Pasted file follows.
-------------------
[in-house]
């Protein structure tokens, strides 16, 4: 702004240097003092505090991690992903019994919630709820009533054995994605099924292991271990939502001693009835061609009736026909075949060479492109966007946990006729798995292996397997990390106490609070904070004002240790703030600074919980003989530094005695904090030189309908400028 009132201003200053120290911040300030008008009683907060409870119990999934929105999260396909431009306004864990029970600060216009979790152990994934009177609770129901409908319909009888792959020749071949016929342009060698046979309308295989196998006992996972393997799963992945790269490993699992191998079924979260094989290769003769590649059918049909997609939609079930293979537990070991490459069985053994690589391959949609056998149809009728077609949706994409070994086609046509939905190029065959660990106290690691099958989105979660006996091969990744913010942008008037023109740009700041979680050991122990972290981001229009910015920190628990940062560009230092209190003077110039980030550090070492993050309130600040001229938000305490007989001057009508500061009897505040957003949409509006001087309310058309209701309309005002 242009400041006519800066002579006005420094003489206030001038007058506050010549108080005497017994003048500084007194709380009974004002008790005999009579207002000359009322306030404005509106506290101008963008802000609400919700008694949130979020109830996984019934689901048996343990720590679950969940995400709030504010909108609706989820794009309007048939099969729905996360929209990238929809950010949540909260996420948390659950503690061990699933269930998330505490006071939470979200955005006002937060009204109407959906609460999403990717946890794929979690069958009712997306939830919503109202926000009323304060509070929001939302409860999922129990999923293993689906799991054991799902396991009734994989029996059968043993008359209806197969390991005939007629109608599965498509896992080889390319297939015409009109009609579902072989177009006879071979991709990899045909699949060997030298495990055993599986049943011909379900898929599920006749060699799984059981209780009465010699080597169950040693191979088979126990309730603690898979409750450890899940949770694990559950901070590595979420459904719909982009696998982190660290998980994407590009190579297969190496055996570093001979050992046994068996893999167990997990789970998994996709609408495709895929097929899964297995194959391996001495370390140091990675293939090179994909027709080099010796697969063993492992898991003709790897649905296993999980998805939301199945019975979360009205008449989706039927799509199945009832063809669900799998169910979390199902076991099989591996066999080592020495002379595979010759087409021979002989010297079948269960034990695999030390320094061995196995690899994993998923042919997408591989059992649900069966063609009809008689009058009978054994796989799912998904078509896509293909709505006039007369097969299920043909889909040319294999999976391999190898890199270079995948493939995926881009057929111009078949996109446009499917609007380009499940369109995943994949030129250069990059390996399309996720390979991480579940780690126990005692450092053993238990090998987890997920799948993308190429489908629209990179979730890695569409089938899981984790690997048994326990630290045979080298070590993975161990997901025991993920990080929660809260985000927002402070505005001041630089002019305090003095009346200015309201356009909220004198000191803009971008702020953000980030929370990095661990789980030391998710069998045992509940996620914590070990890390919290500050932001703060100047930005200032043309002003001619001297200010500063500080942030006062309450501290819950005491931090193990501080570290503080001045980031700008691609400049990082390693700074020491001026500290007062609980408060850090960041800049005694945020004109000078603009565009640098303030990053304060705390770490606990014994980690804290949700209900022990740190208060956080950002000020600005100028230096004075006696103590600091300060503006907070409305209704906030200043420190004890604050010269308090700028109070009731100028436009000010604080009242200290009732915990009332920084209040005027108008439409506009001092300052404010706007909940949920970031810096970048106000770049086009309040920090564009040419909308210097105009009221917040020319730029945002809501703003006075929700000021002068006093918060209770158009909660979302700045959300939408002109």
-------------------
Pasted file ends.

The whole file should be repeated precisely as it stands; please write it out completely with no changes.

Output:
[in-house]
């Protein structure tokens, strides 16, 4: 702004240097003092505090991690992903019994919630709820009533054995994605099924292991271990939502001693009835061609009736026909075949060479492109966007946990006729798995292996397997990390106490609070904070004002240790703030600074919980003989530094005695904090030189309908400028 009132201003200053120290911040300030008008009683907060409870119990999934929105999260396909431009306004864990029970600060216009979790152990994934009177609770129901409908319909009888792959020749071949016929342009060698046979309308295989196998006992996972393997799963992945790269490993699992191998079924979260094989290769003769590649059918049909997609939609079930293979537990070991490459069985053994690589391959949609056998149809009728077609949706994409070994086609046509939905190029065959660990106290690691099958989105979660006996091969990744913010942008008037023109740009700041979680050991122990972290981001229009910015920190628990940062560009230092209190003077110039980030550090070492993050309130600040001229938000305490007989001057009508500061009897505040957003949409509006001087309310058309209701309309005002 242009400041006519800066002579006005420094003489206030001038007058506050010549108080005497017994003048500084007194709380009974004002008790005999009579207002000359009322306030404005509106506290101008963008802000609400919700008694949130979020109830996984019934689901048996343990720590679950969940995400709030504010909108609706989820794009309007048939099969729905996360929209990238929809950010949540909260996420948390659950503690061990699933269930998330505490006071939470979200955005006002937060009204109407959906609460999403990717946890794929979690069958009712997306939830919503109202926000009323304060509070929001939302409860999922129990999923293993689906799991054991799902396991009734994989029996059968043993008359209806197969390991005939007629109608599965498509896992080889390319297939015409009109009609579902072989177009006879071979991709990899045909699949060997030298495990055993599986049943011909379900898929599920006749060699799984059981209780009465010699080597169950040693191979088979126990309730603690898979409750450890899940949770694990559950901070590595979420459904719909982009696998982190660290998980994407590009190579297969190496055996570093001979050992046994068996893999167990997990789970998994996709609408495709895929097929899964297995194959391996001495370390140091990675293939090179994909027709080099010796697969063993492992898991003709790897649905296993999980998805939301199945019975979360009205008449989706039927799509199945009832063809669900799998169910979390199902076991099989591996066999080592020495002379595979010759087409021979002989010297079948269960034990695999030390320094061995196995690899994993998923042919997408591989059992649900069966063609009809008689009058009978054994796989799912998904078509896509293909709505006039007369097969299920043909889909040319294999999976391999190898890199270079995948493939995926881009057929111009078949996109446009499917609007380009499940369109995943994949030129250069990059390996399309996720390979991480579940780690126990005692450092053993238990090998987890997920799948993308190429489908629209990179979730890695569409089938899981984790690997048994326990630290045979080298070590993975161990997901025991993920990080929660809260985000927002402070505005001041630089002019305090003095009346200015309201356009909220004198000191803009971008702020953000980030929370990095661990789980030391998710069998045992509940996620914590070990890390919290500050932001703060100047930005200032043309002003001619001297200010500063500080942030006062309450501290819950005491931090193990501080570290503080001045980031700008691609400049990082390693700074020491001026500290007062609980408060850090960041800049005694945020004109000078603009565009640098303030990053304060705390770490606990014994980690804290949700209900022990740190208060956080950002000020600005100028230096004075006696103590600091300060503006907070409305209704906030200043420190004890604050010269308090700028109070009731100028436009000010604080009242200290009732915990009332920084209040005027108008439409506009001092300052404010706007909940949920970031810096970048106000770049086009309040920090564009040419909308210097105009009221917040020319730029945002809501703003006075929700000021002068006093918060209770158009909660979302700045959300939408002109």